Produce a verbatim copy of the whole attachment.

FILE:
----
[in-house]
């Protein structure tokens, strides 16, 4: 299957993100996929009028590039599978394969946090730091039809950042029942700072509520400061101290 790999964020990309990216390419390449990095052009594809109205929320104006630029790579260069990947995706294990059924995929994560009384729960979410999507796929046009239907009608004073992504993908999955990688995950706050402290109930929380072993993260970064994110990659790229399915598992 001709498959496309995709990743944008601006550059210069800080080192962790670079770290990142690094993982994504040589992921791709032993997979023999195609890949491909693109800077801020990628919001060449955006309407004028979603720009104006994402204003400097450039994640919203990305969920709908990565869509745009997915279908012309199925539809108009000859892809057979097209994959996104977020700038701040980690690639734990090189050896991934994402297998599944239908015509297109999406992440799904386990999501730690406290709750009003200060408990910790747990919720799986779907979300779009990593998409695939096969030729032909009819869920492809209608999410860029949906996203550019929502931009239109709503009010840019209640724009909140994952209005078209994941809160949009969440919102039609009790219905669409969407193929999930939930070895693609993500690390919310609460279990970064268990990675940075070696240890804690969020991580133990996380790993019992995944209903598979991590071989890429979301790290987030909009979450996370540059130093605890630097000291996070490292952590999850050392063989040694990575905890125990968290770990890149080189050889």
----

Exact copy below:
[in-house]
């Protein structure tokens, strides 16, 4: 299957993100996929009028590039599978394969946090730091039809950042029942700072509520400061101290 790999964020990309990216390419390449990095052009594809109205929320104006630029790579260069990947995706294990059924995929994560009384729960979410999507796929046009239907009608004073992504993908999955990688995950706050402290109930929380072993993260970064994110990659790229399915598992 001709498959496309995709990743944008601006550059210069800080080192962790670079770290990142690094993982994504040589992921791709032993997979023999195609890949491909693109800077801020990628919001060449955006309407004028979603720009104006994402204003400097450039994640919203990305969920709908990565869509745009997915279908012309199925539809108009000859892809057979097209994959996104977020700038701040980690690639734990090189050896991934994402297998599944239908015509297109999406992440799904386990999501730690406290709750009003200060408990910790747990919720799986779907979300779009990593998409695939096969030729032909009819869920492809209608999410860029949906996203550019929502931009239109709503009010840019209640724009909140994952209005078209994941809160949009969440919102039609009790219905669409969407193929999930939930070895693609993500690390919310609460279990970064268990990675940075070696240890804690969020991580133990996380790993019992995944209903598979991590071989890429979301790290987030909009979450996370540059130093605890630097000291996070490292952590999850050392063989040694990575905890125990968290770990890149080189050889």